Steffy’s son, Loren, made the following entry on the Remembering J. Richard Steffy webpage (blog):

The morning before he died, George Bass and Cemal Pulak stopped by. Dad could barely speak, but as Cemal talked of a new find in Turkey, I could see the familiar twinkle in Dad’s eye. His smile said it all. He was taking in every detail.

After they left, he said in a barely audible whisper, “that was nice.” A few minutes later, he he dozed off and never regained consciousness. I can’t imagine a more fitting ending to his life than to share a final conversation about ships with old friends.


Interesting resources: J. Richard Steffy Ship Reconstruction LaboratoryCenter of Maritime Archeology & Conservation – Department of Anthropology – Texas & A.M. University

(HT – Lincoln Payne via H-Maritime LISTSERV)

Photo: Loren Steffy

Can you spare some change, for a Tall Ship?

New media tools allow nonprofits to reach out in ways never seen before. I’ve written about this previously here.

In the spirit of the Holidays, I present the following public service announcement for a new organization called the American Tall Ship Institute.

Their message is simple and concise. “Here’s what we can do, here’s what we need.”

If you-know-who ever read my previous post, this would be a good place to help out. Hope somebody can help make some kids’ Christmas really extra special.

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Overboard – The Laura Gainey Story (on video)

Video is a medium that has the potential to speak to us like no other. While it is said a picture is worth a thousands words, it’s impossible to calculate the value of moving images. Combined with sound, they can tell us as compelling a story as we can get without actually going through the experience.

cbc 5th estate overboard_front

I just finished watching the CBC News Fifth Estate program about the incident aboard the tall ship Picton Castle that lead to the death of Laura Gainey last December. The entire program video is posted on the Fifth Estate website (click here). This episode was appropriately called Overboard and I found it to be a powerful and at times disturbing investigative report. I strongly encourage you to watch and draw your own conclusions.

I have previously written about this tragic loss here, here, here and here.

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Happy 150th Birthday Joseph Conrad!

Joseph_Conrad from wikipedia Today marks the 150th birthday of one of the greatest sea-storytellers of all time, Joseph Conrad.

Master mariner and novelist, Conrad was a keen observer of human nature, often using maritime life as the medium for delivering lesson’s that transcend the shipboard experience.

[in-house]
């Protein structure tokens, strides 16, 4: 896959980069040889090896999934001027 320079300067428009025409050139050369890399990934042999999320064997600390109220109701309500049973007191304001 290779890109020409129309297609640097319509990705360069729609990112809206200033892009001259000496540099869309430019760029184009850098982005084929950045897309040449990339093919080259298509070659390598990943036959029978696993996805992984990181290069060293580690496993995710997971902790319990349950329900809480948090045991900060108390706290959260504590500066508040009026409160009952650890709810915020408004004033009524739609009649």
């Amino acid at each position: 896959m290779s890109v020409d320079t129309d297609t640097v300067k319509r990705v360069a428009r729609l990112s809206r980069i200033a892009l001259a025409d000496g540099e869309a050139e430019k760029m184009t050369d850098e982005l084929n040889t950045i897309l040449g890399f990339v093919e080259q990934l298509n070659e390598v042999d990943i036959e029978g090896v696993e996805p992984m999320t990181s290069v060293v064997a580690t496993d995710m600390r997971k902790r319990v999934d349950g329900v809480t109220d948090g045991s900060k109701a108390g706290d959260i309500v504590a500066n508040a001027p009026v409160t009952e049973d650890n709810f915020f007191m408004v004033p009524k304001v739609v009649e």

The ship, this ship, our ship, the ship we serve, is the moral symbol of our life. A ship has to be respected, actually and ideally; her merit, her innocence, are sacred things. Of all the creations of man she is the closest partner of his toil and courage. From every point of view it is imperative that you should do well by her. And, as always in the case of true love, all you can do for her adds only to the tale of her merits in your heart. Mute and compelling, she claims not only your fidelity, but your respect. (An Introduction to Conrad (1933) – Part I Autobiography, The Ship We Serve – p. 82)

Conrad is probably most famously known for the classics Lord Jim and The Heart of Darkness; however, his short stories are some of my favorite works of literature. Youth, A Narrative and The Secret Sharer are two that I find particularly entertaining and meaningful and have integrated both in leadership programs for youth and adults, respectively. (see USCG Commandant Thad Allen’s comments about his recommended leadership reading from Leadership Profile Series – Department of Management at the US Coast Guard Academy)

Many of Conrad’s works including Youth, A Narrative and The Secret Sharer are freely available for download through Project Gutenberg in print and audio formats.

The Australian National Maritime Museum currently has an exhibit entitled Conrad in Australia and on their website they have two short recording of readings of the author’s works that are worth listening to.

Additional interesting information about the author’s life and work can be found at the Joseph Conrad Society website.